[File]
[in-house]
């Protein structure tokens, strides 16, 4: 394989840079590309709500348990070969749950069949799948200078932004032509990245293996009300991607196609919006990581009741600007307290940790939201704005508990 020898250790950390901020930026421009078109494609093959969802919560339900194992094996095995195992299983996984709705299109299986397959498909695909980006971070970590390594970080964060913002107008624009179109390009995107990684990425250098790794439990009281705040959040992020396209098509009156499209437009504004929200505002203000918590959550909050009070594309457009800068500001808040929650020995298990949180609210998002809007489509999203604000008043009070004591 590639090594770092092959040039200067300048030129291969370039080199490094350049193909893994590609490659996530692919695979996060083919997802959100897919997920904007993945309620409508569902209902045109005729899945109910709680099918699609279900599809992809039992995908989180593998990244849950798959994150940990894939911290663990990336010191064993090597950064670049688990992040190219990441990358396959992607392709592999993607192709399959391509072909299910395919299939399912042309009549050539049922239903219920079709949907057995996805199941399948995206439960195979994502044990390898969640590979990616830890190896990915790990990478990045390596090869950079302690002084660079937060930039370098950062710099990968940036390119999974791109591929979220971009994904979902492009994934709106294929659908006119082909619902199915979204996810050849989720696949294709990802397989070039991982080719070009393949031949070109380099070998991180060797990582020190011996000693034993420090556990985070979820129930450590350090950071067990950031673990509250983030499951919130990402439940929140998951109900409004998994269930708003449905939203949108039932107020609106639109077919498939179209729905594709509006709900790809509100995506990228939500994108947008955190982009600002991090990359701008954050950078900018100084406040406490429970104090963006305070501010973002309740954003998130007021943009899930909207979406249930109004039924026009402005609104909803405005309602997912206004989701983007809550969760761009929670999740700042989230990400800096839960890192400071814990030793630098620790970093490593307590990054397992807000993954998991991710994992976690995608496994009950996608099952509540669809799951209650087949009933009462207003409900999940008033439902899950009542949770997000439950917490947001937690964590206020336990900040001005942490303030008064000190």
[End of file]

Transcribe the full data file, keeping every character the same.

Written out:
[in-house]
């Protein structure tokens, strides 16, 4: 394989840079590309709500348990070969749950069949799948200078932004032509990245293996009300991607196609919006990581009741600007307290940790939201704005508990 020898250790950390901020930026421009078109494609093959969802919560339900194992094996095995195992299983996984709705299109299986397959498909695909980006971070970590390594970080964060913002107008624009179109390009995107990684990425250098790794439990009281705040959040992020396209098509009156499209437009504004929200505002203000918590959550909050009070594309457009800068500001808040929650020995298990949180609210998002809007489509999203604000008043009070004591 590639090594770092092959040039200067300048030129291969370039080199490094350049193909893994590609490659996530692919695979996060083919997802959100897919997920904007993945309620409508569902209902045109005729899945109910709680099918699609279900599809992809039992995908989180593998990244849950798959994150940990894939911290663990990336010191064993090597950064670049688990992040190219990441990358396959992607392709592999993607192709399959391509072909299910395919299939399912042309009549050539049922239903219920079709949907057995996805199941399948995206439960195979994502044990390898969640590979990616830890190896990915790990990478990045390596090869950079302690002084660079937060930039370098950062710099990968940036390119999974791109591929979220971009994904979902492009994934709106294929659908006119082909619902199915979204996810050849989720696949294709990802397989070039991982080719070009393949031949070109380099070998991180060797990582020190011996000693034993420090556990985070979820129930450590350090950071067990950031673990509250983030499951919130990402439940929140998951109900409004998994269930708003449905939203949108039932107020609106639109077919498939179209729905594709509006709900790809509100995506990228939500994108947008955190982009600002991090990359701008954050950078900018100084406040406490429970104090963006305070501010973002309740954003998130007021943009899930909207979406249930109004039924026009402005609104909803405005309602997912206004989701983007809550969760761009929670999740700042989230990400800096839960890192400071814990030793630098620790970093490593307590990054397992807000993954998991991710994992976690995608496994009950996608099952509540669809799951209650087949009933009462207003409900999940008033439902899950009542949770997000439950917490947001937690964590206020336990900040001005942490303030008064000190």